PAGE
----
A drug used to treat anxiety disorders, alcohol withdrawal symptoms, or muscle spasms.

Xanax
A drug used to treat anxiety and panic disorders.

Zoloft
A drug used to treat depression, obsessive-compulsive disorder, panic disorder, anxiety disorders and post-traumatic stress disorder (PTSD.)

.

Interview with director Marcos Santana

Marcos Santana spoke with our Director of Education Jenny Nelson about our upcoming production of Next to Normal.

 

 

 

Jenny Nelson: What inspired you to direct this play?

Marcos Santana:
When I first saw the show on Broadway, I had one of the most cathartic experiences I’ve had as an audience member. I thought it was so brave of the creative team to present something like this. It was daring and effective. Although mental health is getting more exposure and understanding, it is important that we keep shining a light on this matter that affects so many American families of all socio/economic background, race and ethnicity.

JN: A director’s concept typically centers around the director’s point of view of the story and/or overall vision for the production. What is your concept for this production?

MS:
The main concept of the piece is to treat it like a play with music. These characters all share similar emotional journeys, but they get lost navigating through them beacuse they are all looking in different directions. By focusing the actions more unto the written words, we hope to discover a more powerful meaning to the piece. For this production, I am centering the story on a biracial American family, in this case a Black and Latine household. We are exploring the stigma these communities have about mental health and the difficulty they encounter when seeking professional help.

JN: Were there any particular current events, books, music, etc. that inspired your concept?

MS:
Mental health is universal and as an artist of color, I feel a responsibility to speak to our communities about it and make sure they understand that they are not alone, and that there’s help out there.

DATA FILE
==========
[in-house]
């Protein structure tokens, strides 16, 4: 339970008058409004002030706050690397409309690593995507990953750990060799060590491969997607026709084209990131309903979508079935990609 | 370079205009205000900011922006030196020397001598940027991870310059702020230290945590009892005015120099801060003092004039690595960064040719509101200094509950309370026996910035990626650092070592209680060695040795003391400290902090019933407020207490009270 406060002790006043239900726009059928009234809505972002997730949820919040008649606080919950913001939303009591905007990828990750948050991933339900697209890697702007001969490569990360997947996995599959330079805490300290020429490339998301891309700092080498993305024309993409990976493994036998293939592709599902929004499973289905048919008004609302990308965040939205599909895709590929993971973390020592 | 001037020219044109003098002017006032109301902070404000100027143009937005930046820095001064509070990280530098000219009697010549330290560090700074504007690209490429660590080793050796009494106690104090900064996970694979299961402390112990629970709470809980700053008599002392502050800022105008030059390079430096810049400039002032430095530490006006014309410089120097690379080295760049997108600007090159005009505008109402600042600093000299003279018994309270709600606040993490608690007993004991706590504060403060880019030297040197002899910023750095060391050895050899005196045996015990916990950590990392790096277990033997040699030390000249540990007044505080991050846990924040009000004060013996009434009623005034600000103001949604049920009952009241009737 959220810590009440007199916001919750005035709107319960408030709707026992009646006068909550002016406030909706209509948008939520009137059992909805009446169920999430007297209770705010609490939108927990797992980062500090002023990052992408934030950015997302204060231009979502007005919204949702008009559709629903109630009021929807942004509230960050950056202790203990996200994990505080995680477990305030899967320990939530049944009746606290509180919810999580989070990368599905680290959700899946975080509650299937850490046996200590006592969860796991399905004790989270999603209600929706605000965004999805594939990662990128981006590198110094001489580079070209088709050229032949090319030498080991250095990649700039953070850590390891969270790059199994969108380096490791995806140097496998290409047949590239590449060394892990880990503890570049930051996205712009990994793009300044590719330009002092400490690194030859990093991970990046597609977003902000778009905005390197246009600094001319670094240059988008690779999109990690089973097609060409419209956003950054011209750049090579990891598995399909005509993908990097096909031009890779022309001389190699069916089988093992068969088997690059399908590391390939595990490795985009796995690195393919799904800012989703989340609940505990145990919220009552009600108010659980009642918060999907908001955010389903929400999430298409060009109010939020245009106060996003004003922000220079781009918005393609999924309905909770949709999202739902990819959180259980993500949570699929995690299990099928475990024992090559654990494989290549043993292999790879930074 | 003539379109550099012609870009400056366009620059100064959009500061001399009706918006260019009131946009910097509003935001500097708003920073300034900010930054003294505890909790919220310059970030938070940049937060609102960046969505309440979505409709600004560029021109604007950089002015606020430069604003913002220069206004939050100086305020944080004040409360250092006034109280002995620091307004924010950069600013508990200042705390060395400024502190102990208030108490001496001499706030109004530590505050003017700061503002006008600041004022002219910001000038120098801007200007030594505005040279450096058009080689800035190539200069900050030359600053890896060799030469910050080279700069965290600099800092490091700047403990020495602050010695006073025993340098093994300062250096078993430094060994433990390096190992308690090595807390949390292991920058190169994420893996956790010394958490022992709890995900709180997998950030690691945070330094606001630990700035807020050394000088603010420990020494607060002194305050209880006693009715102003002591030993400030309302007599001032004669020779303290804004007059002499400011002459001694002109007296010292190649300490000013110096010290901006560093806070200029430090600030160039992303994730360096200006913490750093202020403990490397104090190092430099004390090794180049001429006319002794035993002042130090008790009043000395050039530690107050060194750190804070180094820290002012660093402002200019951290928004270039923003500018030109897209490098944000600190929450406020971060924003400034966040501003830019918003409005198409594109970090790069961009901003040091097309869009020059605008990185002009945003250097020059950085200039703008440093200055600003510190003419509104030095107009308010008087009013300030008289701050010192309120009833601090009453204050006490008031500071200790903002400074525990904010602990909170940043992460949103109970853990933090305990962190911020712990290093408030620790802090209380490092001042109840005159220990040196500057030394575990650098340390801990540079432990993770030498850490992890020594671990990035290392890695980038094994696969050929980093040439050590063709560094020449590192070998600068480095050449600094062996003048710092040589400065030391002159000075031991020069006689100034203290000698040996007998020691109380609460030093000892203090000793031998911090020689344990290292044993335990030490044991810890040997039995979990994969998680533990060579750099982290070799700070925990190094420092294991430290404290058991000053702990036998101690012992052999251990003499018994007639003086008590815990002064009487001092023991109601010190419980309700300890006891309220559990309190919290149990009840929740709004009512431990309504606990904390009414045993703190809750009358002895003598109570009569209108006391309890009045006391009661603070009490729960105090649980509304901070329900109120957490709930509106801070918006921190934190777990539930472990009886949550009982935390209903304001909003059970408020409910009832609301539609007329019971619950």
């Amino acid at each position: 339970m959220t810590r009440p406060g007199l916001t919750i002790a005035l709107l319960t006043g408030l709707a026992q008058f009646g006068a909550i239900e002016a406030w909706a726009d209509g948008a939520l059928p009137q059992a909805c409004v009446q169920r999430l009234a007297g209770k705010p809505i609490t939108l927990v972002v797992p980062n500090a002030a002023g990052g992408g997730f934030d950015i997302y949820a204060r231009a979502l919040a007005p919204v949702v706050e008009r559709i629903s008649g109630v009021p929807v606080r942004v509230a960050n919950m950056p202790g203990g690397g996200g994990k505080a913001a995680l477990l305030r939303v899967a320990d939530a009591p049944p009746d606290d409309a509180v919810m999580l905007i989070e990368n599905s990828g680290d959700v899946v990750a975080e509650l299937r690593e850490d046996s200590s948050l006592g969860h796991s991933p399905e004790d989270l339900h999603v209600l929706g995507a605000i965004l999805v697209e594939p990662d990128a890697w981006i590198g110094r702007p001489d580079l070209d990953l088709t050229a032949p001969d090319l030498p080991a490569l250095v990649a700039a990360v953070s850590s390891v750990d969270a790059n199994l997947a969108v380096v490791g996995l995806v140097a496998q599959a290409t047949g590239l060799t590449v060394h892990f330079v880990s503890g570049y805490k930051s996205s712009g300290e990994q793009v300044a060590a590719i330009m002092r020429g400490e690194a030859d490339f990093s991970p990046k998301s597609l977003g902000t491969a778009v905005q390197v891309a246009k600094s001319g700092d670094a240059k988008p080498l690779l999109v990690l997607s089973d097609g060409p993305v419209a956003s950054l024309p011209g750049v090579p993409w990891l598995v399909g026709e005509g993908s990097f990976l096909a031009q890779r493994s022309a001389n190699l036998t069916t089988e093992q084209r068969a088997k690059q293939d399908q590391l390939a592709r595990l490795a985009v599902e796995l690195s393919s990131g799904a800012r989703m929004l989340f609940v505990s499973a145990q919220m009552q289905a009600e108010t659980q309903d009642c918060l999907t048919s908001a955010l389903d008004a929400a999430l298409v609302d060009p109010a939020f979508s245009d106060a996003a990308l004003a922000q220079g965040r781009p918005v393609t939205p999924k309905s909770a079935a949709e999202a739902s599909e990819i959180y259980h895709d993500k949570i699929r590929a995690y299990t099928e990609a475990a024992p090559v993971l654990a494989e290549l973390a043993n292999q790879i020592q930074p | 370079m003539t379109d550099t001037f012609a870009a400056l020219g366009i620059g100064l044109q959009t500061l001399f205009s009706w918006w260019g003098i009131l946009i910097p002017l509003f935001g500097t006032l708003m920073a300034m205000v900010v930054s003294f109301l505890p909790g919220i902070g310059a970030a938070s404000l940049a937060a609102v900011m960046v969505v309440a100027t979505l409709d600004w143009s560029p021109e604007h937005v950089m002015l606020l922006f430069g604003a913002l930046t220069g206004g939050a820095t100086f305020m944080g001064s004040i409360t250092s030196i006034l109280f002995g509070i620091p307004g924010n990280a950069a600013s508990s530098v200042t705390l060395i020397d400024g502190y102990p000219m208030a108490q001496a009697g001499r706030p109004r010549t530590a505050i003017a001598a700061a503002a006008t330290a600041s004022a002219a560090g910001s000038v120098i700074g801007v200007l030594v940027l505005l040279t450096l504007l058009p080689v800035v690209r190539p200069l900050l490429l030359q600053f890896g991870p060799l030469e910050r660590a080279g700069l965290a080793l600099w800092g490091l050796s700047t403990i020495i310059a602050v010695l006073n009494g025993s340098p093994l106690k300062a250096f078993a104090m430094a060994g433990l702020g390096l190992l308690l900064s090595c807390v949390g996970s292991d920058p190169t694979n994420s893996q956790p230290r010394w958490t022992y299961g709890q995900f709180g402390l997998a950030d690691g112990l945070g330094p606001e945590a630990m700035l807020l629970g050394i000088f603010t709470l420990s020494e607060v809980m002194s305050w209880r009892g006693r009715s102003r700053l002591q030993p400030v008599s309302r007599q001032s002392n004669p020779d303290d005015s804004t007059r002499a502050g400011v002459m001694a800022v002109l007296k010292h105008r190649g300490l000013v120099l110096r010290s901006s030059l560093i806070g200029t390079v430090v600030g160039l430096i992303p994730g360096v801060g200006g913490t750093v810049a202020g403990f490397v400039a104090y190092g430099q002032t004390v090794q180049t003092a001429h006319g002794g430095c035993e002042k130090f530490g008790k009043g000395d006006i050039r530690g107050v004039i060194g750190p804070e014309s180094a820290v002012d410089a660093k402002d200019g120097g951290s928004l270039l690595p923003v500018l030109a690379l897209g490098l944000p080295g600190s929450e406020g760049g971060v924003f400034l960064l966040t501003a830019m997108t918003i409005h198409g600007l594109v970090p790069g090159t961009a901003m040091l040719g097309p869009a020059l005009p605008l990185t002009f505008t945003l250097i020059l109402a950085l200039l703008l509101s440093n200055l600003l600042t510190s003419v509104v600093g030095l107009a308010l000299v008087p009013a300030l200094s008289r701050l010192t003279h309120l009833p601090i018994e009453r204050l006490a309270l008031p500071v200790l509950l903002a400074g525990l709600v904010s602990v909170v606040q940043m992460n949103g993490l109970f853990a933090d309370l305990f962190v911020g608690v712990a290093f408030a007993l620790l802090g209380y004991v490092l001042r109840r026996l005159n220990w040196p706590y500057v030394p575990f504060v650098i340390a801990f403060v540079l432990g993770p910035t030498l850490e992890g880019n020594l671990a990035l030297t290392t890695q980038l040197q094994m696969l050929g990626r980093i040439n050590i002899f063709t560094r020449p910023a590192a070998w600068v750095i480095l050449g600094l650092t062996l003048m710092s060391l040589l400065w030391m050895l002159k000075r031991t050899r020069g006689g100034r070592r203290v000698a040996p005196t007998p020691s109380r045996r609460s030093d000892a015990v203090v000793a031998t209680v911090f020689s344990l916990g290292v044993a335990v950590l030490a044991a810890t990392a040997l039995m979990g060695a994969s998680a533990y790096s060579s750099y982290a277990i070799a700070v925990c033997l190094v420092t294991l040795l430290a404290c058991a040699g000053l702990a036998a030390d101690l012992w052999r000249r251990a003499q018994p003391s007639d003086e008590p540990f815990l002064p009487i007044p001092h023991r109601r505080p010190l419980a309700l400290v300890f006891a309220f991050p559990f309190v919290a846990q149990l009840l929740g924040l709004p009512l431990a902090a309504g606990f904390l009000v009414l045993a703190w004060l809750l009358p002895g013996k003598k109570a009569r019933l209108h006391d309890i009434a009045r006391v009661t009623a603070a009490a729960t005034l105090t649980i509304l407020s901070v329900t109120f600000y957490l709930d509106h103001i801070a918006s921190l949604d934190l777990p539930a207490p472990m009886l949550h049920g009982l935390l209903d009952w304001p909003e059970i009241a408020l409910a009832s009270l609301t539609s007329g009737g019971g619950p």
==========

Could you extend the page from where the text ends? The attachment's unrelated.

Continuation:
JN: How does the production design (set, costumes, sound and lighting) play a role in
supporting your concept?

MS: The entire concept is designed to propel the story forward. The set design will reflect this family’s safe place, their “fortress of solitude,” where they have buried all their deepest emotions. Lighting will create the mood and angular look of this piece while providing the visual stimuli. Costumes will take the characters on a journey that will echo their emotional state.

JN: How does the music support the story in this play?

MS:
One of the best parts of this show is the music. By the original creative team using rock as the genre, it allows us to expand what the characters are going through to the audience. It also helps the audience stay engaged with what can otherwise be a difficult subject matter.

JN: Is there anything you’d like to add that might enhance the audience’s experience?

MS:
While the show focuses on a family’s journey dealing with mental illness, it is important to say that it is also about love and hope. The show was written at a time when mental health was not talked about. By setting this piece in our current time, it allows for an open dialogue for every individual or family who is going through the same situation.

.

BEFORE YOU SEE THE SHOW

What’s a rock musical?

Next to Normal is a spectacular rock musical that premiered on Broadway in 2009. What is a “rock musical,” though? To get a better understanding of how this genre differs from the classic musical theater, listen to this playlist of songs from other well-known pop/rock musicals.

Hair (1967) by Gerome Ragni and James Rado, music by Galt MacDermot • Jesus Christ Superstar (1971) by Andrew Lloyd Webber and Tim Rice • The Wiz (1974) by Charlie Smalls • Rent (1996) by Jonathan Larson • Sprint Awakening (2006) by Steven Sater with music by Duncan Sheik • Once (2012) by Glen Hansard and Markéta Irglová